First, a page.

OpenGov Voices: Bringing transparency to earmarks buried in the budget

Authors Matthew Heston, Madian Khabsa, Vrushank Vora, Ellery Wulczyn and Joe Walsh.

Last week, President Obama kicked off the fiscal year 2016 budget cycle by unveiling his $3.99 trillion budget proposal. Congress has the next eight months to write the final version, leaving plenty of time for individual senators and representatives, state and local governments, corporate lobbyists, bureaucrats, citizens groups, think tanks and other political groups to prod and cajole for changes. The final bill will differ from Obama’s draft in major and minor ways, and it won’t always be clear how those changes came about. Congress will reveal many of its budget decisions after voting on the budget, if at all.

We spent this past summer with the Data Science for Social Good program trying to bring transparency to this process. We focused on earmarks – budget allocations to specific people, places or projects – because they are “the best known, most notorious, and most misunderstood aspect of the congressional budgetary process” — yet remain tedious and time-consuming to find. Our goal: to train computers to extract all the earmarks from the hundreds of pages of mind-numbing legalese and numbers found in each budget.

Watchdog groups such as Citizens Against Government Waste and Taxpayers for Common Sense have used armies of human readers to sift through budget documents, looking for earmarks. The White House Office of Management and Budget enlisted help from every federal department and agency, and the process still took three months. In comparison, our software is free and transparent and generates similar results in only 15 minutes. We used the software to construct the first publicly available database of earmarks that covers every year back to 1995.

Despite our success, we barely scratched the surface of the budget. Not only do earmarks comprise a small portion of federal spending but senators and representatives who want to hide the money they budget for friends and allies have several ways to do it:

  • They can insert earmarks in the text of an appropriations bill. Finding those earmarks may require you to wade through hundreds of pages of text.
  • They can place earmarks in the explanatory report attached to the bill. Few Americans even know these reports exist, let alone that Congress allocates money through them.
  • They can call or write the bureaucrats who make budget decisions in an attempt to steer money. Good luck getting a copy: If call logs or letters exist, they are heavily redacted for the public. (The Senate Judiciary Committee unanimously approved a FOIA reform bill that might help. Read this post for more info.)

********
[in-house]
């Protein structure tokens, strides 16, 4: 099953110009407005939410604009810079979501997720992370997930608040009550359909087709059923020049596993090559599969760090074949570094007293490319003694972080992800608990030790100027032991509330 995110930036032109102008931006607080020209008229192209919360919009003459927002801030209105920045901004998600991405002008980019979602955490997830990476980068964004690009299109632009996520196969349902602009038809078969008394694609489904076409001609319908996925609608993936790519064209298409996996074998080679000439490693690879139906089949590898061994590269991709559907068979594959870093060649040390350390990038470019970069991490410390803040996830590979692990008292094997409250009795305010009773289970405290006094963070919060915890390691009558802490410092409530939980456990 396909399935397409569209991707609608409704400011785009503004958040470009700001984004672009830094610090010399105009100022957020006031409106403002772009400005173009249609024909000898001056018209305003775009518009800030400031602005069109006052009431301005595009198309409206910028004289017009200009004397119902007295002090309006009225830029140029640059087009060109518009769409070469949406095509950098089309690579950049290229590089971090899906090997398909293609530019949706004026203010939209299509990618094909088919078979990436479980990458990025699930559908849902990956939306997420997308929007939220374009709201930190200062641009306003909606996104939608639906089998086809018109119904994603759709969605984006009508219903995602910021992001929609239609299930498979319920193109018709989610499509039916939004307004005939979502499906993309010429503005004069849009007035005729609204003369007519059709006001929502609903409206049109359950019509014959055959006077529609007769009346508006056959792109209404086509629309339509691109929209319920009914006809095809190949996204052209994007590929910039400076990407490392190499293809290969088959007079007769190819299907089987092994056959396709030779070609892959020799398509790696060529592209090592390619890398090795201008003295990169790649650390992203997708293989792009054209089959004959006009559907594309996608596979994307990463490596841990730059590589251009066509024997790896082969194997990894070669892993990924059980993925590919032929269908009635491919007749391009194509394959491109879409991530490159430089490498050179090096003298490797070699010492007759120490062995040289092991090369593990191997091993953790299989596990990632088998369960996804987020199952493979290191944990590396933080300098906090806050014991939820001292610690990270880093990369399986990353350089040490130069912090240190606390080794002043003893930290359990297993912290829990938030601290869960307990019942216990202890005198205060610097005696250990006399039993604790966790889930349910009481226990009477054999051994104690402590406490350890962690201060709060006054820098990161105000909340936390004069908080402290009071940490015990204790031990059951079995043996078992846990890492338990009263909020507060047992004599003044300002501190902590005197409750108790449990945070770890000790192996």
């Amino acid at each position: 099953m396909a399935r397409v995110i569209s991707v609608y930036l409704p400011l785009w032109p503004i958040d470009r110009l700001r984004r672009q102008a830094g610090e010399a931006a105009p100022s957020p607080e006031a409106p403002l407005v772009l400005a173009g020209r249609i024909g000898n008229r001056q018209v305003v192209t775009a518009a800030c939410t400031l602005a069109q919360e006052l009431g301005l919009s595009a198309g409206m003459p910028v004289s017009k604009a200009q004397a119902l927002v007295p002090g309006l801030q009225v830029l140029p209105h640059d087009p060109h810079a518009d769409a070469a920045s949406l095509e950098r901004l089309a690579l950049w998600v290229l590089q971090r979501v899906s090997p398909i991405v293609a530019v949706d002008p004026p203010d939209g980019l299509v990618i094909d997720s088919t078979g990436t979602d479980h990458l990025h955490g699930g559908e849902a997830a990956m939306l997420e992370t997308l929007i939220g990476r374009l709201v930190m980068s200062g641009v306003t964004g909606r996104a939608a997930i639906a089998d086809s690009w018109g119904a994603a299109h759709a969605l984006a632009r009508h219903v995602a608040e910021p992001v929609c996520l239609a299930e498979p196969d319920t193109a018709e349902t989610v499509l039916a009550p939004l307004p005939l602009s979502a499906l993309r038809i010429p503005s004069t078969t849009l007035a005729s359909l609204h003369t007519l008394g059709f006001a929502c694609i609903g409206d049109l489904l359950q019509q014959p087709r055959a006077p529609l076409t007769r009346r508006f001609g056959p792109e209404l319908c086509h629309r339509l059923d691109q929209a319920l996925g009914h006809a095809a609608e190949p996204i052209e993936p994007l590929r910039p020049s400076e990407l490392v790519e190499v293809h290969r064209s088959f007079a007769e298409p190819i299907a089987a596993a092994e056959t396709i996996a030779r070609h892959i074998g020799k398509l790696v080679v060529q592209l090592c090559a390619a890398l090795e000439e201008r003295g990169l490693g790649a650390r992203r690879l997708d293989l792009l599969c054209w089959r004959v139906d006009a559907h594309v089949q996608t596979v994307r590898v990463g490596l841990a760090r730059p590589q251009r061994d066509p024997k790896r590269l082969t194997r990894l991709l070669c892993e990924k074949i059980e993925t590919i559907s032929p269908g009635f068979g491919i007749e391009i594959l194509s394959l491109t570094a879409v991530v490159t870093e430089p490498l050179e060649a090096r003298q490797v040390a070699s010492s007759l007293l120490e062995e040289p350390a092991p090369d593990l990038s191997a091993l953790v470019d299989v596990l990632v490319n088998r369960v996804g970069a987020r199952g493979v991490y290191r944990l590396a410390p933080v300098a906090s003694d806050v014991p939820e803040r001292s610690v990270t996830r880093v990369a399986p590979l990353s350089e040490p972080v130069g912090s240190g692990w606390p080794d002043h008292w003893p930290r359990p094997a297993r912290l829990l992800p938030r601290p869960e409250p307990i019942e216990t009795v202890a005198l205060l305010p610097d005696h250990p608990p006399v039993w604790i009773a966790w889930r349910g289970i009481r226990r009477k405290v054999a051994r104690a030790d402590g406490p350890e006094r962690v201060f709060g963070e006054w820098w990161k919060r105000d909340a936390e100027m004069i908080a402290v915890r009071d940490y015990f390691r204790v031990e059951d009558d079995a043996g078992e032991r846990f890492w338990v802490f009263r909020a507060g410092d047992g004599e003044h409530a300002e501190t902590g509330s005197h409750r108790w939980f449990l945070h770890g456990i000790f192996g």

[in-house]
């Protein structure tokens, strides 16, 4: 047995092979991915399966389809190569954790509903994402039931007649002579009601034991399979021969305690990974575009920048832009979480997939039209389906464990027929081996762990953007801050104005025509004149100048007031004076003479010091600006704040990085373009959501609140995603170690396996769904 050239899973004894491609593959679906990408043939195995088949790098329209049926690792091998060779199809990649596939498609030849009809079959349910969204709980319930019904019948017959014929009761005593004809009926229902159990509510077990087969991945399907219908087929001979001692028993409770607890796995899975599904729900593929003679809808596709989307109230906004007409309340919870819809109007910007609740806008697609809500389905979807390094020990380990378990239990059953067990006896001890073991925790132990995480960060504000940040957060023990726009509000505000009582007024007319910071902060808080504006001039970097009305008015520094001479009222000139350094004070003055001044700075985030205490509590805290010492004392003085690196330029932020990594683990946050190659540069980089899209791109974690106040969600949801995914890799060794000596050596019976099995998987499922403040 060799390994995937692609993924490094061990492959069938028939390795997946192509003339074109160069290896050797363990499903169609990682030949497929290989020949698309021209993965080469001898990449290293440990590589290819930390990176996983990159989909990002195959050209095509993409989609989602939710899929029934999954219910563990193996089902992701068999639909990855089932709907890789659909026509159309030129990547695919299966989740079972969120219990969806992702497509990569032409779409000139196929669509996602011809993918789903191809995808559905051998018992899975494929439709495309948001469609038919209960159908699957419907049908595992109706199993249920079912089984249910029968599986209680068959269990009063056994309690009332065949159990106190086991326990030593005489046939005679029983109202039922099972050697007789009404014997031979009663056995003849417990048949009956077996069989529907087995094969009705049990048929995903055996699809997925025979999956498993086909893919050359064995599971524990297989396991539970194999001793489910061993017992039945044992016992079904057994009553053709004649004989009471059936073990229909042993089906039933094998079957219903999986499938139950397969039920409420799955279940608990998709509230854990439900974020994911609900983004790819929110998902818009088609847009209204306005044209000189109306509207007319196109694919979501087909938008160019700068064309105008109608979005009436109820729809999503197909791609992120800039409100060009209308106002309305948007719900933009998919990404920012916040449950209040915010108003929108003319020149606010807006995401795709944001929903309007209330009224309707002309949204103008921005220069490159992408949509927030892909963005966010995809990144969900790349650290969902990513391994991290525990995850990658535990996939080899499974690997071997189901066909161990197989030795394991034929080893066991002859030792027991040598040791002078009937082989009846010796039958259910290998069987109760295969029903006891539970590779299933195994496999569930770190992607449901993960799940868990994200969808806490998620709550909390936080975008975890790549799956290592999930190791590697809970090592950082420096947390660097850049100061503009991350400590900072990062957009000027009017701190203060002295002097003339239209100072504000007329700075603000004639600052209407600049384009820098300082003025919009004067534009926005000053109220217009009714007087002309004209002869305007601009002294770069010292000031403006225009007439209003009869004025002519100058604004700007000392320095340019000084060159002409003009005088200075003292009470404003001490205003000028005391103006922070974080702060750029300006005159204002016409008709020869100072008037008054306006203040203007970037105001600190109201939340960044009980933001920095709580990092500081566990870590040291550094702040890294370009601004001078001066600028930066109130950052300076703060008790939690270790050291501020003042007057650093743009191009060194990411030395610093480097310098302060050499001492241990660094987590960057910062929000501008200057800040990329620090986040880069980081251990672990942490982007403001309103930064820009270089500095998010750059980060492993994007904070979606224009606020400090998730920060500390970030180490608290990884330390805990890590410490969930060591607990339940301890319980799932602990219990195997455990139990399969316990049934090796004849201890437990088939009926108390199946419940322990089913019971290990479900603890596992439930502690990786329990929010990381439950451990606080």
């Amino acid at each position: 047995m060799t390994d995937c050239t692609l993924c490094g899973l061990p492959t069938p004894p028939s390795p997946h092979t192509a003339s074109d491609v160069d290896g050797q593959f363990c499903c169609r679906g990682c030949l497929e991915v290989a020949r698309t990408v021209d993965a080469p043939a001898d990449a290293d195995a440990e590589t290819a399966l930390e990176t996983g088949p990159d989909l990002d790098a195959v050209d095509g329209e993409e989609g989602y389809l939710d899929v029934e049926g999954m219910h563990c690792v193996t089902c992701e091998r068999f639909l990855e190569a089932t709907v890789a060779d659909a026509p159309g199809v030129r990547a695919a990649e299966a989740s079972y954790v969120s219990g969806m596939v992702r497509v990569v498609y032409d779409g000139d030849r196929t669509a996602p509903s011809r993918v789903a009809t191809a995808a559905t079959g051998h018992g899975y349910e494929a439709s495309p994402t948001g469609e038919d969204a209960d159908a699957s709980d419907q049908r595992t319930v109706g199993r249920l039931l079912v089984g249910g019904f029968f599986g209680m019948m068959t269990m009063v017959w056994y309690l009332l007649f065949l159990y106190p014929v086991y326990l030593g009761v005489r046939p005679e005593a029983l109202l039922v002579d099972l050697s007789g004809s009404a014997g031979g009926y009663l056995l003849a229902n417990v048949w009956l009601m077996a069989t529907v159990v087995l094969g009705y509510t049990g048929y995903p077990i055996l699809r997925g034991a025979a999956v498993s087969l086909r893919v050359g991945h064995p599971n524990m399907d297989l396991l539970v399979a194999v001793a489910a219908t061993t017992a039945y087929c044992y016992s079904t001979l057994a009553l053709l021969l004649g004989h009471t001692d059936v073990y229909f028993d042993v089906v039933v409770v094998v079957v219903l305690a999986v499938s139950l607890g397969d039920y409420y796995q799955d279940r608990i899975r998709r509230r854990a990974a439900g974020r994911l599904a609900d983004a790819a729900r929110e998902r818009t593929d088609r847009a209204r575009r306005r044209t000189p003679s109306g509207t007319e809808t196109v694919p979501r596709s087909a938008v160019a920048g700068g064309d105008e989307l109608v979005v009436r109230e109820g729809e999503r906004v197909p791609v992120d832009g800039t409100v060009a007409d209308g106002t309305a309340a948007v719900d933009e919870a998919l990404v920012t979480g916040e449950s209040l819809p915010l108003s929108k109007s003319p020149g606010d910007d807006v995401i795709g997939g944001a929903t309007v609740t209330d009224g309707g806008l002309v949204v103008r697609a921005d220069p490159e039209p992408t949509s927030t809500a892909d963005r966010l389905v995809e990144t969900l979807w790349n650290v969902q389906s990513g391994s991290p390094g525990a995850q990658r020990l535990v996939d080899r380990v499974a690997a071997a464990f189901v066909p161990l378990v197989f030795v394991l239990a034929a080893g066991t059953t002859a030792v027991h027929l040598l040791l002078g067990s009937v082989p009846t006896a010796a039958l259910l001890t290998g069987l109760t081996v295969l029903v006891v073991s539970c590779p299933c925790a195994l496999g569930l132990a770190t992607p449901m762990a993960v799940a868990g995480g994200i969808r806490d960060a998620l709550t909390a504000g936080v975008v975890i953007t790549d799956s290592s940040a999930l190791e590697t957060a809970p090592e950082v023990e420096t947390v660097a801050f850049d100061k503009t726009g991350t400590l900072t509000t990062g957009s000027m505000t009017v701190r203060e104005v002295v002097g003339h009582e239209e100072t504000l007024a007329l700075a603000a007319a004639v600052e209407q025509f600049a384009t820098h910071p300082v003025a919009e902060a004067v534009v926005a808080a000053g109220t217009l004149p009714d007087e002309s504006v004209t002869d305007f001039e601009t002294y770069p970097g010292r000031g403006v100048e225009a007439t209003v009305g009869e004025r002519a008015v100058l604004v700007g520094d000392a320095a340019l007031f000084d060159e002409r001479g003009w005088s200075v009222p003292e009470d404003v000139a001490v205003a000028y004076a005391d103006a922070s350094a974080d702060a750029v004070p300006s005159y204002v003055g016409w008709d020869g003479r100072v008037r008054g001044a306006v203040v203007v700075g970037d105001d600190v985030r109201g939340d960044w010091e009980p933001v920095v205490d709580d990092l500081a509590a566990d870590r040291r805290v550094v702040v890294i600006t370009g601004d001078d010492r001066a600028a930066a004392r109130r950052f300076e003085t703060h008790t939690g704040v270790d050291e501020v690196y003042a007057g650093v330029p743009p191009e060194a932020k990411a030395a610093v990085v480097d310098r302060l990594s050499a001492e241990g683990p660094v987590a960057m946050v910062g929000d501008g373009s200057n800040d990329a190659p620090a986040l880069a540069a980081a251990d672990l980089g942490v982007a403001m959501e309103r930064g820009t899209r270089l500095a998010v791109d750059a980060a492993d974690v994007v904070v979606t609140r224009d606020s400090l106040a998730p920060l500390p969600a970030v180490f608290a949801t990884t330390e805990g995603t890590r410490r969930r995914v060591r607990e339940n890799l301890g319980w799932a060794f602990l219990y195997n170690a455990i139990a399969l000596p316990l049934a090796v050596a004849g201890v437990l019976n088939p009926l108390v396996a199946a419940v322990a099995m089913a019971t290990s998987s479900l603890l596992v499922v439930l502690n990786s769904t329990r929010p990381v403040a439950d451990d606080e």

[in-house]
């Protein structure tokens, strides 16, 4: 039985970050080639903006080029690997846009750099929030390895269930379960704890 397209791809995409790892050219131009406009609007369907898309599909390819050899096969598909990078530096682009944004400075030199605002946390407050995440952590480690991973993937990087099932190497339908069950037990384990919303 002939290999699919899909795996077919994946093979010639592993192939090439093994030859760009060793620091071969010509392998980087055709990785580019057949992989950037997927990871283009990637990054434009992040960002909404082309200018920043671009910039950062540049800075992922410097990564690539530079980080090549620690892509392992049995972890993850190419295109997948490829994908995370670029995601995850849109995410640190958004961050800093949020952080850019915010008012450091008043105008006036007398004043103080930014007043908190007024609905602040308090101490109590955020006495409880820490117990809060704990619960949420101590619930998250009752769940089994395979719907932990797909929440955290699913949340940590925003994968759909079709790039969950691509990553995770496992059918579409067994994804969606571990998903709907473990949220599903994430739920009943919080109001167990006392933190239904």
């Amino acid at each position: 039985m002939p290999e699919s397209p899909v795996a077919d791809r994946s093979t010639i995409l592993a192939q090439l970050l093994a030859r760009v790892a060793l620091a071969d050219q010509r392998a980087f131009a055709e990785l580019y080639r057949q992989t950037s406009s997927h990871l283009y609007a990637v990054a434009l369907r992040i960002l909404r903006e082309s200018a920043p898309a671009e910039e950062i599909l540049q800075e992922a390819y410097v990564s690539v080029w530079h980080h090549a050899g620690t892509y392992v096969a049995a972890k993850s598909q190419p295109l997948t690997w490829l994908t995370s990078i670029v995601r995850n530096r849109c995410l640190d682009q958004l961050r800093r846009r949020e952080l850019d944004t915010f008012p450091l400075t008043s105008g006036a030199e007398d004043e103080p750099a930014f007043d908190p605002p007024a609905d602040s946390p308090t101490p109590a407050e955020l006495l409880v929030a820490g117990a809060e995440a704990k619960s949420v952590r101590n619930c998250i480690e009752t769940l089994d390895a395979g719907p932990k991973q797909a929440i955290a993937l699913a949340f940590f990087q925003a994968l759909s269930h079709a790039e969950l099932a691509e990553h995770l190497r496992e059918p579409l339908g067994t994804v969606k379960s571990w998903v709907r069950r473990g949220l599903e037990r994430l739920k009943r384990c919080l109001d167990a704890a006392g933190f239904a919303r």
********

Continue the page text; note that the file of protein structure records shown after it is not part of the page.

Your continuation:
To simplify the problem, we decided to focus on tables, where 85 percent of observable earmarks reside. We ignored free text in the bills and reports as well as phone calls and letters. We cannot estimate how many earmarks we’re missing because the call logs and letters are not public, but Minnesota Democrat Sen. Al Franken’s office says letter writing is “fairly routine,” and it’s likely becoming more common given Congress’ stated ban on earmarks since 2010. A 15 percent miss rate might be low.

One challenge we faced was the variety of table formats used. The Government Printing Office provides congressional bills and reports as plain text files where tables appear as blocks of formatted text. Indentation, whitespace and occasionally dots and dashes are used to format tables. Our program finds the tables by searching for these text patterns, but Congress could easily hide a table from our script by, say, using semi-colons instead. Even small changes can reduce government transparency.

Another challenge is the lack of information these documents provide about each earmark. (We have provided an example below.) We get a recipient, an intended purpose and a dollar amount, but neither a sponsor nor a justification. Finding those requires more digging.

Advocates will also be disappointed to know that this tool cannot help them rapidly respond to most earmark requests. Bills often go up for a vote before anyone has a chance to thoroughly review them. Congressional leadership recently gave members less than a week to review a 1,600-page appropriations bill and less than 48 hours to review a 959-page farms bill before voting. Members of the public who wanted to contact their legislators about the content of those bills had even less time for review. Although our software can parse these documents in less than 15 minutes, nearly 95% of observable earmarks are found in the congressional reports and memos attached to spending bills — and those reports and memos often aren’t released until after the vote.

The problems we encountered will ring familiar to professionals in the transparency sector. In one of our favorite examples, the IRS converts machine-readable charity tax filings to PDFs to make them more difficult to read. Even when government agencies try to be transparent, they often disappoint. For example, it recently came to light that did not “include $619 billion worth of grants and awards.”

Governments could solve many of these problems by adopting machine-readable formats. That’s what President Obama’s 2013 executive order and the Library of Congress’ legislative-data challenge (among others) were intended to do. Unfortunately, implementation has been slow and spotty, leaving concerned citizens looking for alternative ways to learn more about their government. We continue to develop computer programs that reduce the barriers to public information, but we recognize their limitations and hope that governments will adopt more enlightened data-sharing policies.

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